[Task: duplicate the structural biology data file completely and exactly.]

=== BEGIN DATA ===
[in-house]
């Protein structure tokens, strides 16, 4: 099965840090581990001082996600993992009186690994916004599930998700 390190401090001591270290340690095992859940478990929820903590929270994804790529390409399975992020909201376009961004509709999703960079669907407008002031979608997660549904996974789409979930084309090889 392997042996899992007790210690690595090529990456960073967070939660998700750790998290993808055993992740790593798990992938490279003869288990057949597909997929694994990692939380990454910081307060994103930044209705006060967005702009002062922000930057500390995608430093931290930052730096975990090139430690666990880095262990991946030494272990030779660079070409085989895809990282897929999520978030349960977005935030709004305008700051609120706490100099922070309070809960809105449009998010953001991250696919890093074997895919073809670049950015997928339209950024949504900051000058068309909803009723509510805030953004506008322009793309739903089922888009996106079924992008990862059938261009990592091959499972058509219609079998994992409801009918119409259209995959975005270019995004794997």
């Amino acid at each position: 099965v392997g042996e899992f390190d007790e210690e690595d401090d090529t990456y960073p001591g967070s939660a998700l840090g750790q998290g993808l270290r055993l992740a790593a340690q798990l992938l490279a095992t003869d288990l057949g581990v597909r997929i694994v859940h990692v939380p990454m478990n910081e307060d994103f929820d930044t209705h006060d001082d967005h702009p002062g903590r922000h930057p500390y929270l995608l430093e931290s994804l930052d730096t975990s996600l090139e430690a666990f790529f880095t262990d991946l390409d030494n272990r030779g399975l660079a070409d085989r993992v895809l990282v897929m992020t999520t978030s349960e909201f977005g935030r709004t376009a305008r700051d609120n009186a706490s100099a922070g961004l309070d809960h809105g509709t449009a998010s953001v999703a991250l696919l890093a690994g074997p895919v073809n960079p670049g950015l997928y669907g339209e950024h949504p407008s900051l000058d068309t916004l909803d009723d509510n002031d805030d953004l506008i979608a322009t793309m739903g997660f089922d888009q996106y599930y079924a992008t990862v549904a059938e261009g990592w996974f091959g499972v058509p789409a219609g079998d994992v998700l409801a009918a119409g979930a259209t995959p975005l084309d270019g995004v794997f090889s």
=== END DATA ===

[in-house]
């Protein structure tokens, strides 16, 4: 099965840090581990001082996600993992009186690994916004599930998700 390190401090001591270290340690095992859940478990929820903590929270994804790529390409399975992020909201376009961004509709999703960079669907407008002031979608997660549904996974789409979930084309090889 392997042996899992007790210690690595090529990456960073967070939660998700750790998290993808055993992740790593798990992938490279003869288990057949597909997929694994990692939380990454910081307060994103930044209705006060967005702009002062922000930057500390995608430093931290930052730096975990090139430690666990880095262990991946030494272990030779660079070409085989895809990282897929999520978030349960977005935030709004305008700051609120706490100099922070309070809960809105449009998010953001991250696919890093074997895919073809670049950015997928339209950024949504900051000058068309909803009723509510805030953004506008322009793309739903089922888009996106079924992008990862059938261009990592091959499972058509219609079998994992409801009918119409259209995959975005270019995004794997």
């Amino acid at each position: 099965v392997g042996e899992f390190d007790e210690e690595d401090d090529t990456y960073p001591g967070s939660a998700l840090g750790q998290g993808l270290r055993l992740a790593a340690q798990l992938l490279a095992t003869d288990l057949g581990v597909r997929i694994v859940h990692v939380p990454m478990n910081e307060d994103f929820d930044t209705h006060d001082d967005h702009p002062g903590r922000h930057p500390y929270l995608l430093e931290s994804l930052d730096t975990s996600l090139e430690a666990f790529f880095t262990d991946l390409d030494n272990r030779g399975l660079a070409d085989r993992v895809l990282v897929m992020t999520t978030s349960e909201f977005g935030r709004t376009a305008r700051d609120n009186a706490s100099a922070g961004l309070d809960h809105g509709t449009a998010s953001v999703a991250l696919l890093a690994g074997p895919v073809n960079p670049g950015l997928y669907g339209e950024h949504p407008s900051l000058d068309t916004l909803d009723d509510n002031d805030d953004l506008i979608a322009t793309m739903g997660f089922d888009q996106y599930y079924a992008t990862v549904a059938e261009g990592w996974f091959g499972v058509p789409a219609g079998d994992v998700l409801a009918a119409g979930a259209t995959p975005l084309d270019g995004v794997f090889s």